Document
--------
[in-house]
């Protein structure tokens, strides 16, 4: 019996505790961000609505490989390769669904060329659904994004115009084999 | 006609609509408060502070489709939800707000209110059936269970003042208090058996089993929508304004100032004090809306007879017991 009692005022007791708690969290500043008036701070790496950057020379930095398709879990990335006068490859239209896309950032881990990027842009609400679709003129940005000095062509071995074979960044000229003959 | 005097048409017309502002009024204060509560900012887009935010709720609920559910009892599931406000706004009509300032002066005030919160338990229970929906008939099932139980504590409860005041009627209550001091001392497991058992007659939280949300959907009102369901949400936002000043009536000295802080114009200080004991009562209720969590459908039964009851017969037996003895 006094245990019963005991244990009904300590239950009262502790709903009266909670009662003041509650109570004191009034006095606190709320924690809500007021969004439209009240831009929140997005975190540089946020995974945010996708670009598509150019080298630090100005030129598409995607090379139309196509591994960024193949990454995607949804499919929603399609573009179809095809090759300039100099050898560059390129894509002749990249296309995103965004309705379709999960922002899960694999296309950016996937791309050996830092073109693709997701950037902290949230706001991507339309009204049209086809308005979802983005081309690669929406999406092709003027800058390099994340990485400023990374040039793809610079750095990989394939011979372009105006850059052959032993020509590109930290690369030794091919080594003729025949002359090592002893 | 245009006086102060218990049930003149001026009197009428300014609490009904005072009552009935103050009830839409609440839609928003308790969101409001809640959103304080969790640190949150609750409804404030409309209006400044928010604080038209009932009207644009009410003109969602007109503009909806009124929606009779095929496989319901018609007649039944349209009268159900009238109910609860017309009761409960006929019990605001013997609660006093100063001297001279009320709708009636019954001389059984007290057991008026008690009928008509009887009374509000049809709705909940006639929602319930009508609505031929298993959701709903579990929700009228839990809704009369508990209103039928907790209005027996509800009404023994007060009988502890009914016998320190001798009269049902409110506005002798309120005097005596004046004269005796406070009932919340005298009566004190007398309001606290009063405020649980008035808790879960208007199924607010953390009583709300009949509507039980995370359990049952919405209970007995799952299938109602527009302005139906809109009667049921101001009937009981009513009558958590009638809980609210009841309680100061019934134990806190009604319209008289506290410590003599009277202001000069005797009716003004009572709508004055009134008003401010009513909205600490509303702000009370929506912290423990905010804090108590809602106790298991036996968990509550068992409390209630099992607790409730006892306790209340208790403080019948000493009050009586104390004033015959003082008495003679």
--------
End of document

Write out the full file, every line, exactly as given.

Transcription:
[in-house]
């Protein structure tokens, strides 16, 4: 019996505790961000609505490989390769669904060329659904994004115009084999 | 006609609509408060502070489709939800707000209110059936269970003042208090058996089993929508304004100032004090809306007879017991 009692005022007791708690969290500043008036701070790496950057020379930095398709879990990335006068490859239209896309950032881990990027842009609400679709003129940005000095062509071995074979960044000229003959 | 005097048409017309502002009024204060509560900012887009935010709720609920559910009892599931406000706004009509300032002066005030919160338990229970929906008939099932139980504590409860005041009627209550001091001392497991058992007659939280949300959907009102369901949400936002000043009536000295802080114009200080004991009562209720969590459908039964009851017969037996003895 006094245990019963005991244990009904300590239950009262502790709903009266909670009662003041509650109570004191009034006095606190709320924690809500007021969004439209009240831009929140997005975190540089946020995974945010996708670009598509150019080298630090100005030129598409995607090379139309196509591994960024193949990454995607949804499919929603399609573009179809095809090759300039100099050898560059390129894509002749990249296309995103965004309705379709999960922002899960694999296309950016996937791309050996830092073109693709997701950037902290949230706001991507339309009204049209086809308005979802983005081309690669929406999406092709003027800058390099994340990485400023990374040039793809610079750095990989394939011979372009105006850059052959032993020509590109930290690369030794091919080594003729025949002359090592002893 | 245009006086102060218990049930003149001026009197009428300014609490009904005072009552009935103050009830839409609440839609928003308790969101409001809640959103304080969790640190949150609750409804404030409309209006400044928010604080038209009932009207644009009410003109969602007109503009909806009124929606009779095929496989319901018609007649039944349209009268159900009238109910609860017309009761409960006929019990605001013997609660006093100063001297001279009320709708009636019954001389059984007290057991008026008690009928008509009887009374509000049809709705909940006639929602319930009508609505031929298993959701709903579990929700009228839990809704009369508990209103039928907790209005027996509800009404023994007060009988502890009914016998320190001798009269049902409110506005002798309120005097005596004046004269005796406070009932919340005298009566004190007398309001606290009063405020649980008035808790879960208007199924607010953390009583709300009949509507039980995370359990049952919405209970007995799952299938109602527009302005139906809109009667049921101001009937009981009513009558958590009638809980609210009841309680100061019934134990806190009604319209008289506290410590003599009277202001000069005797009716003004009572709508004055009134008003401010009513909205600490509303702000009370929506912290423990905010804090108590809602106790298991036996968990509550068992409390209630099992607790409730006892306790209340208790403080019948000493009050009586104390004033015959003082008495003679």